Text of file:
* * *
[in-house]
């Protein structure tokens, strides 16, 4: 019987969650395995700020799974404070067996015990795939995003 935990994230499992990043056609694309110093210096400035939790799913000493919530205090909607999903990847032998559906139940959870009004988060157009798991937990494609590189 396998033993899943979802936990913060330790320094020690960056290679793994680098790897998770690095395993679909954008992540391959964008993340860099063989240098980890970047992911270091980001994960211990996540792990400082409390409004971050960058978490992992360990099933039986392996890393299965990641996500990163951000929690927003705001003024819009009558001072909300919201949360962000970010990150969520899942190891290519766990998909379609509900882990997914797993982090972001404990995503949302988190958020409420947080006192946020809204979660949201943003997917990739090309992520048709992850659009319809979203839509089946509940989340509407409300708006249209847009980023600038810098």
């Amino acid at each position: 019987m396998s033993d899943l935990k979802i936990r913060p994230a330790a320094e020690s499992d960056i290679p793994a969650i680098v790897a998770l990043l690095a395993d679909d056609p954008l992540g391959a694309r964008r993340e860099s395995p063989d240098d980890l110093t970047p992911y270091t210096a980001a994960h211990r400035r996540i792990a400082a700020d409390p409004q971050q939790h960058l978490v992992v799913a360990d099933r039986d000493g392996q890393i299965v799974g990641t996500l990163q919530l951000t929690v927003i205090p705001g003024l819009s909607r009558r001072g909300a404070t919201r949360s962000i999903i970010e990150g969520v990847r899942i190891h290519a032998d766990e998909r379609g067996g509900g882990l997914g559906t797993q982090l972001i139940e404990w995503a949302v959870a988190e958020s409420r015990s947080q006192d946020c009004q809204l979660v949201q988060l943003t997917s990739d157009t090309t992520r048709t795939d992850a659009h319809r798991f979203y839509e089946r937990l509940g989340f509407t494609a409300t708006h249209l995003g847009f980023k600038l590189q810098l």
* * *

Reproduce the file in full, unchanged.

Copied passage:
[in-house]
């Protein structure tokens, strides 16, 4: 019987969650395995700020799974404070067996015990795939995003 935990994230499992990043056609694309110093210096400035939790799913000493919530205090909607999903990847032998559906139940959870009004988060157009798991937990494609590189 396998033993899943979802936990913060330790320094020690960056290679793994680098790897998770690095395993679909954008992540391959964008993340860099063989240098980890970047992911270091980001994960211990996540792990400082409390409004971050960058978490992992360990099933039986392996890393299965990641996500990163951000929690927003705001003024819009009558001072909300919201949360962000970010990150969520899942190891290519766990998909379609509900882990997914797993982090972001404990995503949302988190958020409420947080006192946020809204979660949201943003997917990739090309992520048709992850659009319809979203839509089946509940989340509407409300708006249209847009980023600038810098």
């Amino acid at each position: 019987m396998s033993d899943l935990k979802i936990r913060p994230a330790a320094e020690s499992d960056i290679p793994a969650i680098v790897a998770l990043l690095a395993d679909d056609p954008l992540g391959a694309r964008r993340e860099s395995p063989d240098d980890l110093t970047p992911y270091t210096a980001a994960h211990r400035r996540i792990a400082a700020d409390p409004q971050q939790h960058l978490v992992v799913a360990d099933r039986d000493g392996q890393i299965v799974g990641t996500l990163q919530l951000t929690v927003i205090p705001g003024l819009s909607r009558r001072g909300a404070t919201r949360s962000i999903i970010e990150g969520v990847r899942i190891h290519a032998d766990e998909r379609g067996g509900g882990l997914g559906t797993q982090l972001i139940e404990w995503a949302v959870a988190e958020s409420r015990s947080q006192d946020c009004q809204l979660v949201q988060l943003t997917s990739d157009t090309t992520r048709t795939d992850a659009h319809r798991f979203y839509e089946r937990l509940g989340f509407t494609a409300t708006h249209l995003g847009f980023k600038l590189q810098l």